Create a free Feed Strategy account to continue reading

Maryland Soybean Board debuts farm career website

Need to fill farm-related jobs exceeds graduates in the field.

Agriculture is a growing field—no pun intended. Over the next five years, college graduates with degrees related to food, agriculture, renewable natural resources or the environment can expect to see an average of 57,900 job openings annually, far more than the anticipated 35,400 graduates in those fields, the USDA reports.

In order to attract students to careers in agriculture, the Maryland Soybean Board tapped an old friend for help: Glycine Max.

Known casually as “Max” (his full name is based on the botanical name for soybeans), the character is the star of a booklet tracing his life as a young sprout and hailing his many contributions to the field of agriculture. The booklet, designed for third, fourth and fifth grade students, is provided free to Maryland classrooms. More than 300,000 students have “met” Max since his introduction.

Now Max is following those students who met him in middle school into the higher grades—6th, 7th and 8th—where he helps them consider various career choices through a new website:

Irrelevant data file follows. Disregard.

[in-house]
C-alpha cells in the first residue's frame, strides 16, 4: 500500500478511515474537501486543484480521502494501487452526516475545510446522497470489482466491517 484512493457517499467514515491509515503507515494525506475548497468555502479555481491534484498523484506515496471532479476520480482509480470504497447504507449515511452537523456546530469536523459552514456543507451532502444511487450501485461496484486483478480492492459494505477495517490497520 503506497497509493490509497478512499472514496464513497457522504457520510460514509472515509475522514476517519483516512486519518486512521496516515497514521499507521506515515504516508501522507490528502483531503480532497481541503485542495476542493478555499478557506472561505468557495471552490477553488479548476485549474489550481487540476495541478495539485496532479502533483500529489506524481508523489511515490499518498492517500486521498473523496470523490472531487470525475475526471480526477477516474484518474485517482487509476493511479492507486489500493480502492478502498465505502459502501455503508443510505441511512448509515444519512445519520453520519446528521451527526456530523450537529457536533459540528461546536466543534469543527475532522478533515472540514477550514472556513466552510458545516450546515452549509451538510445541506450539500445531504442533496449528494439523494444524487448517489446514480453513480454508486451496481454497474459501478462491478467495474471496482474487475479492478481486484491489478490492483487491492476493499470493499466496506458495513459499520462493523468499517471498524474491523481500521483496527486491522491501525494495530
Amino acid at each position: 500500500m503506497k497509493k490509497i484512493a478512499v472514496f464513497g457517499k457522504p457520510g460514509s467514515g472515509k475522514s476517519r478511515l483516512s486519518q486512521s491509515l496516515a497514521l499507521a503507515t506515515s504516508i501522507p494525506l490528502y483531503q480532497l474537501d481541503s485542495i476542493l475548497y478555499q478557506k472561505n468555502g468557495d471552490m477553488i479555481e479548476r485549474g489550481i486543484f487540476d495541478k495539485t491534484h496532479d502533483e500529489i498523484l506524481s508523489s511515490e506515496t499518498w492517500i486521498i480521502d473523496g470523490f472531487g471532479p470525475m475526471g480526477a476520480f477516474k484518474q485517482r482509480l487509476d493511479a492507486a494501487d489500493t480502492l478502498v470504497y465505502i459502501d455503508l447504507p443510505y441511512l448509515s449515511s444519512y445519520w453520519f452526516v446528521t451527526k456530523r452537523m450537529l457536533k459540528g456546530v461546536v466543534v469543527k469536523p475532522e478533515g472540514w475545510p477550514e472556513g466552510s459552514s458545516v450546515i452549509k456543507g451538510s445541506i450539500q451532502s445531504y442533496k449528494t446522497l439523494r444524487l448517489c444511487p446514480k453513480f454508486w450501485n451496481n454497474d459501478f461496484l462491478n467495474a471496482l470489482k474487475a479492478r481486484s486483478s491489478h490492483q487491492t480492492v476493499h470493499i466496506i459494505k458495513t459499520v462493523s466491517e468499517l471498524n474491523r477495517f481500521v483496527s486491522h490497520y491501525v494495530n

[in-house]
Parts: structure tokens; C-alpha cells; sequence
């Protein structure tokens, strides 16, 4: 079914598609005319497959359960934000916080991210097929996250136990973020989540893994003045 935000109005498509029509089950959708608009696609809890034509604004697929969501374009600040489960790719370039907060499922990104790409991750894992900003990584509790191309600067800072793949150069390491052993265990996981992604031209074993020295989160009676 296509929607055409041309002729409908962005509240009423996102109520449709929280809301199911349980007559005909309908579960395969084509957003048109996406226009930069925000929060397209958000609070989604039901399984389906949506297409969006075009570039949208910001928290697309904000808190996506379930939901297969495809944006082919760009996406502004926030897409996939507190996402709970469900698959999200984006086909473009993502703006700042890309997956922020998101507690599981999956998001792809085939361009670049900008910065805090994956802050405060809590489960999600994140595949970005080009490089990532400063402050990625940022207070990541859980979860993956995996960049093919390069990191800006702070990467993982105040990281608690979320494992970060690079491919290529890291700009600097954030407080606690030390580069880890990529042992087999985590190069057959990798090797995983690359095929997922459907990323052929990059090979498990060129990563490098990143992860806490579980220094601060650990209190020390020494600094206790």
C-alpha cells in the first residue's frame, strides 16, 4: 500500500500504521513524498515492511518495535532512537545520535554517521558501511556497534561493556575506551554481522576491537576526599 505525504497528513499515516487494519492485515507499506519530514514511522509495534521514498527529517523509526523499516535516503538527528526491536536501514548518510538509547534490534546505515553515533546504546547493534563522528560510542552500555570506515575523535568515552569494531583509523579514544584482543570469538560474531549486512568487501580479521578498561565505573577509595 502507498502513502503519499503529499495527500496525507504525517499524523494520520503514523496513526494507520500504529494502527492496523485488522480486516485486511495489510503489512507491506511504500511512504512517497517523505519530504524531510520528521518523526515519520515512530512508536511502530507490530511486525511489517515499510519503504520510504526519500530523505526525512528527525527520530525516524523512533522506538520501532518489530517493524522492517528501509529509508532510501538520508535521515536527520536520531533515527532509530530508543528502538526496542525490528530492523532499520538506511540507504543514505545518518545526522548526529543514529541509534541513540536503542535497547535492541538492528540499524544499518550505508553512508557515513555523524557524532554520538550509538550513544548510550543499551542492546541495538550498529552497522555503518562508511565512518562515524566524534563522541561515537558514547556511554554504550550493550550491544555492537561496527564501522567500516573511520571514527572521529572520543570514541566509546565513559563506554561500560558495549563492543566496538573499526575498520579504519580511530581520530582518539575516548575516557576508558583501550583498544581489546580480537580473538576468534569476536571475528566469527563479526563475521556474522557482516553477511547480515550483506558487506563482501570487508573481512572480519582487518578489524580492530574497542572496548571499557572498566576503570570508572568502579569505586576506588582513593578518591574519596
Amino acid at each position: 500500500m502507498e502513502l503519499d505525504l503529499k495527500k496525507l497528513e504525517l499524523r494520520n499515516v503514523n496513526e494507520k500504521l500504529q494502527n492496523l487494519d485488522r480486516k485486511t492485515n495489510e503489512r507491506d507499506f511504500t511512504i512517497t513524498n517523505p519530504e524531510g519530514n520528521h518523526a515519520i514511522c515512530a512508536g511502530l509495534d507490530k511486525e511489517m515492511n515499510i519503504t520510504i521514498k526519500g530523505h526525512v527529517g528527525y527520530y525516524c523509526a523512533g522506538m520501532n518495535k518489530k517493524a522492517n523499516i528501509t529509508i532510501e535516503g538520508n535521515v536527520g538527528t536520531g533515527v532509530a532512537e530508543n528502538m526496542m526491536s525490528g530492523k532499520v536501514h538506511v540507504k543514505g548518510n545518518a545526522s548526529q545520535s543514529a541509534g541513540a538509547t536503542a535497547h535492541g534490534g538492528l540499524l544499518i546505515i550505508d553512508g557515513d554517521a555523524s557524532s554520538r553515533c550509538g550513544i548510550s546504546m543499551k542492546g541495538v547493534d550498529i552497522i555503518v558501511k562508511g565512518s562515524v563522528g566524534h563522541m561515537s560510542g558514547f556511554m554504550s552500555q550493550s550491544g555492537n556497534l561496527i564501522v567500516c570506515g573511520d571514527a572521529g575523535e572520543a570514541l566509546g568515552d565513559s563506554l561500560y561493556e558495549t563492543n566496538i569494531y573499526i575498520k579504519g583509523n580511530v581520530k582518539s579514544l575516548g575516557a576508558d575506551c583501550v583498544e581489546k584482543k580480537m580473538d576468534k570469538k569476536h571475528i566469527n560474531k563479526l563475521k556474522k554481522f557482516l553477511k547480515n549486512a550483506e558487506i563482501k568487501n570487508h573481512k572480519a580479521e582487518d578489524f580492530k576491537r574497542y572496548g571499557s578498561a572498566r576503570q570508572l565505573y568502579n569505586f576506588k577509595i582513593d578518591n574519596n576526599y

“Maryland agriculture needs bright young minds to pursue farm careers,” says William Layton, chairman of the Maryland Soybean Board and a farmer from Vienna, Md. “With less than two percent of Americans involved in farming, we have to work at attracting students back to agriculture and getting the education to prepare them to serve Maryland’s number one industry.”

In a quick survey process, Max offers several scenarios with six questions. Students choose one answer in each scenario. The answers lead to placement of the student in one of six personality types: realistic, investigative, artistic, social, entertaining or conventional. In the Realistic personality type, career choices involving hands-on activity emerge, such as farming and driving a truck. For an Investigative personality type, suggested career choices include soil scientist, ag researcher or seed developer.

From there, the students will learn about careers based on their interests. All told, 36 possible career areas, covering a broad spectrum of human activity, emerge from the program.

At the completion of the program, Max awards the students a certificate acknowledging their participation and urging them to continue to “follow your dream.”

The Max booklet entitled "Just the Beginning—The Life of a Young Sprout” is available from  

Page 1 of 178
Next Page